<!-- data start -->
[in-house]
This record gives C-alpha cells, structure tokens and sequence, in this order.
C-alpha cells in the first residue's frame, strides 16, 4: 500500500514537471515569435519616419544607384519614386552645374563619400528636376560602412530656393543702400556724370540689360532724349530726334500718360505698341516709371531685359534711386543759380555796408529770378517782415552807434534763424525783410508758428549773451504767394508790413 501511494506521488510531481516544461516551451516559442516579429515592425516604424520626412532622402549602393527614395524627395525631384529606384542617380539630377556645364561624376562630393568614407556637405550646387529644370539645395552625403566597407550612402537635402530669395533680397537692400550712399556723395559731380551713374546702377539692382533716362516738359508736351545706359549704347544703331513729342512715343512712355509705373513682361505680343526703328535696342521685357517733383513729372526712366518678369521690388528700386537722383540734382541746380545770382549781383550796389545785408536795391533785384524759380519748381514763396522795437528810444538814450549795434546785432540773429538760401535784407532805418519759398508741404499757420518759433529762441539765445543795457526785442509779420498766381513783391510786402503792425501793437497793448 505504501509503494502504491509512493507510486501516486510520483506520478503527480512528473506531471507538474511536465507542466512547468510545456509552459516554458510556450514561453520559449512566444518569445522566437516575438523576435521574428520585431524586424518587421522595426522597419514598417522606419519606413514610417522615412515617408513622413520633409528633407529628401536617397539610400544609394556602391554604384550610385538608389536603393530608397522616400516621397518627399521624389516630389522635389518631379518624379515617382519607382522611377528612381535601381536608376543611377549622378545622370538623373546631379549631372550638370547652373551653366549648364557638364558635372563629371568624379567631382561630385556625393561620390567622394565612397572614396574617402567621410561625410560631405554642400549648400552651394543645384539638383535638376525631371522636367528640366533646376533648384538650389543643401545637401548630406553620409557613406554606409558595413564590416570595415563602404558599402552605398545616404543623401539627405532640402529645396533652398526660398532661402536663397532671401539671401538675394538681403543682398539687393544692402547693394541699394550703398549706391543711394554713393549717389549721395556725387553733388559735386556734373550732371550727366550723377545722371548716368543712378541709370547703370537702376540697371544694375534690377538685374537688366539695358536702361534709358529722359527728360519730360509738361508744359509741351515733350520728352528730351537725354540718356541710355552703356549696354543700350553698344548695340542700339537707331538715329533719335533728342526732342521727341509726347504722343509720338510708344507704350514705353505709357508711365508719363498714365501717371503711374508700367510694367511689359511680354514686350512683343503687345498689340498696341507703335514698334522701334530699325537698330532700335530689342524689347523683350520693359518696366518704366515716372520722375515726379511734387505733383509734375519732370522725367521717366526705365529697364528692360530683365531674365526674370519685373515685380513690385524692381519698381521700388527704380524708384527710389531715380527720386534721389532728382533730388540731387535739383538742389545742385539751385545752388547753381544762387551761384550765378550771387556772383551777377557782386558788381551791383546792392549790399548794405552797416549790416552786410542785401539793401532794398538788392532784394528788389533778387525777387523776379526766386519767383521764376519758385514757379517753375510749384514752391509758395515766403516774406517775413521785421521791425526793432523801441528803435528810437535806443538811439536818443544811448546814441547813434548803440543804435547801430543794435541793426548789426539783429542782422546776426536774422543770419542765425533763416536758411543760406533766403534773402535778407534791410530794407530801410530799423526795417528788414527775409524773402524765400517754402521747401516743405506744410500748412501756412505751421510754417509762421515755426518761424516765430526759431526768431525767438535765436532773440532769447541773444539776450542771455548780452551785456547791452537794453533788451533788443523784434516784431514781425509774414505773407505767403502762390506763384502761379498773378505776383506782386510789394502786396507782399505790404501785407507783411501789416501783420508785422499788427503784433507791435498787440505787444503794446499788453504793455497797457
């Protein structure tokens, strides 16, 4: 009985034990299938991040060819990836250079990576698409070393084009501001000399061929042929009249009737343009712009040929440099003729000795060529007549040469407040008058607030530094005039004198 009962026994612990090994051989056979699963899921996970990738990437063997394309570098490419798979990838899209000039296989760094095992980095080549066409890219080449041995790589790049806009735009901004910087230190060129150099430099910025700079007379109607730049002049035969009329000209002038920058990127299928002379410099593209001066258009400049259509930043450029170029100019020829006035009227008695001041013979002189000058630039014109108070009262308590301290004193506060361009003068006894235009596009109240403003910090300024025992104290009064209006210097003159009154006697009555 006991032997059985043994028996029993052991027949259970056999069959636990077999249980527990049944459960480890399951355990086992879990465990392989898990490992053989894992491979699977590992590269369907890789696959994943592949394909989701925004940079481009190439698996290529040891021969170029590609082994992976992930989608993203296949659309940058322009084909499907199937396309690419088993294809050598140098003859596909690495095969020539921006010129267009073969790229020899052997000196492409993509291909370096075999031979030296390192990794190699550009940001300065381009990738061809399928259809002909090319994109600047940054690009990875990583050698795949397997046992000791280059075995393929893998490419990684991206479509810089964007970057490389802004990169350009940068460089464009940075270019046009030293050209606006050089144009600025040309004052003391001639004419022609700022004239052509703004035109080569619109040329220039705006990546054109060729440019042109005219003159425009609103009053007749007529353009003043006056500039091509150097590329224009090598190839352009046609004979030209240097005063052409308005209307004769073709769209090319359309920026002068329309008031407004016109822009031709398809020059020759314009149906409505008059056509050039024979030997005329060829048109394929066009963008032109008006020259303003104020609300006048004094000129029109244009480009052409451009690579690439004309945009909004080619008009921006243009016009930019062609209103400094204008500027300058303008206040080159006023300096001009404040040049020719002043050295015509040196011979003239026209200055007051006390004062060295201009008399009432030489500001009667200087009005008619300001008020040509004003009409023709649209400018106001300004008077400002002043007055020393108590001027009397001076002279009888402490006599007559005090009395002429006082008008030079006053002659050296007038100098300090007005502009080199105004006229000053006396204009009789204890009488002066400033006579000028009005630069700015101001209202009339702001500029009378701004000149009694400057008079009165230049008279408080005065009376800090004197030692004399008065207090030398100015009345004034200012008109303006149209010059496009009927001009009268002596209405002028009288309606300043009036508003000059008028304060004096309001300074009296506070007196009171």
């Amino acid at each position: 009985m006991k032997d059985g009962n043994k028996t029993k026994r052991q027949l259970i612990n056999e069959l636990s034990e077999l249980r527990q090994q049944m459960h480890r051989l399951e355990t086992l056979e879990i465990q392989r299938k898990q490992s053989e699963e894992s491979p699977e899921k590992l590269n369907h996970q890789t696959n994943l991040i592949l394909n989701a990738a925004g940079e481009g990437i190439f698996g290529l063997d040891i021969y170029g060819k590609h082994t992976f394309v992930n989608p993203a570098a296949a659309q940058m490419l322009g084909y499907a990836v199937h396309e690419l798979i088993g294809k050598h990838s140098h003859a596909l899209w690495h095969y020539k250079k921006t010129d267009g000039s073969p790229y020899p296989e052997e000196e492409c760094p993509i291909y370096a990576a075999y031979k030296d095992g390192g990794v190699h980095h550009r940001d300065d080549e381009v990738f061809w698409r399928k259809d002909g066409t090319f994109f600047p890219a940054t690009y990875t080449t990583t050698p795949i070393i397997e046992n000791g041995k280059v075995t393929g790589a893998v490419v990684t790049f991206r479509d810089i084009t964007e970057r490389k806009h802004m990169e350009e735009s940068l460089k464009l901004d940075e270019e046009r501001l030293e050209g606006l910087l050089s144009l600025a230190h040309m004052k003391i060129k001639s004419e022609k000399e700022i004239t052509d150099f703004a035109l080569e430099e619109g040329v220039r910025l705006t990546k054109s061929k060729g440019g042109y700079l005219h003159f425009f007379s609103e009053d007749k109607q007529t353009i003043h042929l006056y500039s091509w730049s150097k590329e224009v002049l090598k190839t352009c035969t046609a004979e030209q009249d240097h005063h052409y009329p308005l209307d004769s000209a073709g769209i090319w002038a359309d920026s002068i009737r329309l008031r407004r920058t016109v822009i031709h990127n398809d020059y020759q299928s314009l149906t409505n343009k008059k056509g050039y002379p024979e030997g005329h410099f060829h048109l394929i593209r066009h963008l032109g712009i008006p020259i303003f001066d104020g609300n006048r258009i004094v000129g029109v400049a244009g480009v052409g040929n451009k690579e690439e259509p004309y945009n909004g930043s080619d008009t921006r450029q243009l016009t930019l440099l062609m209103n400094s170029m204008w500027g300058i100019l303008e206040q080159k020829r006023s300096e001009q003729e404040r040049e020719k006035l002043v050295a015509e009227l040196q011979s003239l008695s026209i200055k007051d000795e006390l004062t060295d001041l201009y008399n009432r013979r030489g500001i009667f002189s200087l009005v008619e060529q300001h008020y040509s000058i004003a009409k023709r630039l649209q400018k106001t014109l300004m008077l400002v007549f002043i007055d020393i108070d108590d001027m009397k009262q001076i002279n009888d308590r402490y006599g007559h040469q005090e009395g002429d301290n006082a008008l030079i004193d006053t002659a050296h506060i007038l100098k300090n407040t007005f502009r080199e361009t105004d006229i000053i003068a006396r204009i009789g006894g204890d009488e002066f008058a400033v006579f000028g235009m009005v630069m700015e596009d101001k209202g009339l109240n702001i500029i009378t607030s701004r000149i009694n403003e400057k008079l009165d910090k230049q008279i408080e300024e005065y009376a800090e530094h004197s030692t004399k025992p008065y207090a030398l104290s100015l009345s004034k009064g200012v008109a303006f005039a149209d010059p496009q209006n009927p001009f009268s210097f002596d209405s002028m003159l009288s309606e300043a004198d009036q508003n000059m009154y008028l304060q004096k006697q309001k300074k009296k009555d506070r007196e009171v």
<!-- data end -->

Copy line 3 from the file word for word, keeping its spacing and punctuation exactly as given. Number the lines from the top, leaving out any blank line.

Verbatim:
C-alpha cells in the first residue's frame, strides 16, 4: 500500500514537471515569435519616419544607384519614386552645374563619400528636376560602412530656393543702400556724370540689360532724349530726334500718360505698341516709371531685359534711386543759380555796408529770378517782415552807434534763424525783410508758428549773451504767394508790413 501511494506521488510531481516544461516551451516559442516579429515592425516604424520626412532622402549602393527614395524627395525631384529606384542617380539630377556645364561624376562630393568614407556637405550646387529644370539645395552625403566597407550612402537635402530669395533680397537692400550712399556723395559731380551713374546702377539692382533716362516738359508736351545706359549704347544703331513729342512715343512712355509705373513682361505680343526703328535696342521685357517733383513729372526712366518678369521690388528700386537722383540734382541746380545770382549781383550796389545785408536795391533785384524759380519748381514763396522795437528810444538814450549795434546785432540773429538760401535784407532805418519759398508741404499757420518759433529762441539765445543795457526785442509779420498766381513783391510786402503792425501793437497793448 505504501509503494502504491509512493507510486501516486510520483506520478503527480512528473506531471507538474511536465507542466512547468510545456509552459516554458510556450514561453520559449512566444518569445522566437516575438523576435521574428520585431524586424518587421522595426522597419514598417522606419519606413514610417522615412515617408513622413520633409528633407529628401536617397539610400544609394556602391554604384550610385538608389536603393530608397522616400516621397518627399521624389516630389522635389518631379518624379515617382519607382522611377528612381535601381536608376543611377549622378545622370538623373546631379549631372550638370547652373551653366549648364557638364558635372563629371568624379567631382561630385556625393561620390567622394565612397572614396574617402567621410561625410560631405554642400549648400552651394543645384539638383535638376525631371522636367528640366533646376533648384538650389543643401545637401548630406553620409557613406554606409558595413564590416570595415563602404558599402552605398545616404543623401539627405532640402529645396533652398526660398532661402536663397532671401539671401538675394538681403543682398539687393544692402547693394541699394550703398549706391543711394554713393549717389549721395556725387553733388559735386556734373550732371550727366550723377545722371548716368543712378541709370547703370537702376540697371544694375534690377538685374537688366539695358536702361534709358529722359527728360519730360509738361508744359509741351515733350520728352528730351537725354540718356541710355552703356549696354543700350553698344548695340542700339537707331538715329533719335533728342526732342521727341509726347504722343509720338510708344507704350514705353505709357508711365508719363498714365501717371503711374508700367510694367511689359511680354514686350512683343503687345498689340498696341507703335514698334522701334530699325537698330532700335530689342524689347523683350520693359518696366518704366515716372520722375515726379511734387505733383509734375519732370522725367521717366526705365529697364528692360530683365531674365526674370519685373515685380513690385524692381519698381521700388527704380524708384527710389531715380527720386534721389532728382533730388540731387535739383538742389545742385539751385545752388547753381544762387551761384550765378550771387556772383551777377557782386558788381551791383546792392549790399548794405552797416549790416552786410542785401539793401532794398538788392532784394528788389533778387525777387523776379526766386519767383521764376519758385514757379517753375510749384514752391509758395515766403516774406517775413521785421521791425526793432523801441528803435528810437535806443538811439536818443544811448546814441547813434548803440543804435547801430543794435541793426548789426539783429542782422546776426536774422543770419542765425533763416536758411543760406533766403534773402535778407534791410530794407530801410530799423526795417528788414527775409524773402524765400517754402521747401516743405506744410500748412501756412505751421510754417509762421515755426518761424516765430526759431526768431525767438535765436532773440532769447541773444539776450542771455548780452551785456547791452537794453533788451533788443523784434516784431514781425509774414505773407505767403502762390506763384502761379498773378505776383506782386510789394502786396507782399505790404501785407507783411501789416501783420508785422499788427503784433507791435498787440505787444503794446499788453504793455497797457